Smoking Rate Decreases Differ Based on Demographics

Dentistry Today


Smoking is a leading cause of oral cancer as well as other complications in oral health. While tobacco control measures have reduced overall smoking rates in the United States from 42% in 1965 to 15% in 2015, according to the American Cancer Society (ACS), vulnerable subpopulations continue to smoke at high rates.

These populations include those with less education; lower socioeconomic groups; certain racial and ethnic groups; the lesbian, gay, bisexual, and transgendered (LGBT) community; those with mental illness; and active and veteran members of the military, particularly among those in the lowest pay grades.

The largest decrease in smoking rates over the past half-century has been among the college-educated. Fifty years ago, rates were clustered, with nearly 40% of the college-educated smoking compared to 45% among all other education groups. Now, 6.5% of college-educated individuals smoke, while 23.1% of those with a high school education or less smoke.

There also have been differences in decreases based on socioeconomic status. In 2015 and 2016, about 10% of those in households with higher incomes or greater than 400% of the federal poverty level smoked, compared to almost 25% among adults in households below the poverty line. 

With a mostly downward trend among men and women of all racial and ethnic groups, those of American Indian or Alaskan Native descent exhibit the highest smoking prevalence, with 24.3% male and 23.4% female. Women in this group also experienced a recent upward trend after nearly two decades of decreasing prevalence. Individuals of Asian and Hispanic/Latino descent have the lowest prevalence, with 12.6% male and 3.5% female.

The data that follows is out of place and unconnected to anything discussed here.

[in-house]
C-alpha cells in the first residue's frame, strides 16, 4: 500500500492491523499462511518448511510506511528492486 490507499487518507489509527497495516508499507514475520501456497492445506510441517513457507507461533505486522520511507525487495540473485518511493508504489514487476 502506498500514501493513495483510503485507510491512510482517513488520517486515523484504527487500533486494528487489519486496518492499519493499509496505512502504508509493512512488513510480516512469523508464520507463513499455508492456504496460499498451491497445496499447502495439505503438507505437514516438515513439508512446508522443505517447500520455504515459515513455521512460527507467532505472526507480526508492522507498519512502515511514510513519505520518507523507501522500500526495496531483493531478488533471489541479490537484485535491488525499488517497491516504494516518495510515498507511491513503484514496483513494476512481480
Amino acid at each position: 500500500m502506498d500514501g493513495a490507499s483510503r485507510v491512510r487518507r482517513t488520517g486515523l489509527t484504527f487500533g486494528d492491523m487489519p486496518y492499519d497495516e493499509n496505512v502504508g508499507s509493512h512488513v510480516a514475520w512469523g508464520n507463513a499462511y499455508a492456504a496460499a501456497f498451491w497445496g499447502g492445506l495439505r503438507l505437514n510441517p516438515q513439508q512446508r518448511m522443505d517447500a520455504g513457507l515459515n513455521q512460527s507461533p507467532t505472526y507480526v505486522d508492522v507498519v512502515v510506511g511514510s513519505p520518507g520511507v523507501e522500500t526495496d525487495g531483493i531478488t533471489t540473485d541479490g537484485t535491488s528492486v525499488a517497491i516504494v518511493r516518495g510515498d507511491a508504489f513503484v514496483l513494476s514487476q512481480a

Rates of smoking in the past 30 days among people with a serious mental illness in the past year are more than double those who have not had a mental illness in the past year, at 27.9% versus 12.9%. Smoking prevalence was higher among those with schizophrenia, as individuals with such disorders may experience additional risk factors, such as the easy availability of tobacco in some treatment centers. 

Also, individuals with a serious psychological distress accounted for two-thirds of the difference in life expectancy relative to nonsmokers without a serious psychiatric disorder. According to the ACS, evidence suggests that some individuals with a mental illness may have a genetic predisposition toward addiction and/or may self-medicate with nicotine.

Smoking rates are significantly higher among the LGBT community than among heterosexuals. The ACS notes that studies have shown that the stresses of living in a society that can be hostile to these individuals contribute to the greater smoking rates. Also, the tobacco industry has marketed to the LGBT community for many years via advertising in community media outlets, attending pride festivals to hand out coupons for discounted cigarettes, and promoting their products in LGBT bars.

In 1980, more than half of all military personnel reported smoking. By 2011, prevalence dropped to 24%, which is still higher than the general population. Service members in the lowest four pay grades of enlisted members saw smoking prevalence rates of approximately 30% in 2011, while less than 5% of those in the highest six pay grades of commissioned officers smoked.

Smoking varies from state to state as well, from 8.7% in Utah to 26.2% in Kentucky. There is a smoking belt from Michigan to Mississippi, including several adjacent states in the Midwest and Appalachia, where smoking prevalence is substantially above the national average. Policy, culture, and the strong, persistent influence of the tobacco industry in this region drive these rates.

Calling the high prevalence of cigarette smoking among these populations one of the most pressing challenges facing the tobacco control community, ACS is calling for more attention to and support for promising novel interventions and new attempts at reaching these populations through conventional interventions that have proven effective.

The study, “Who’s Still Smoking? Disparities in Adult Cigarette Smoking Prevalence in the United States,” was published by CA: A Cancer Journal for Clinicians.

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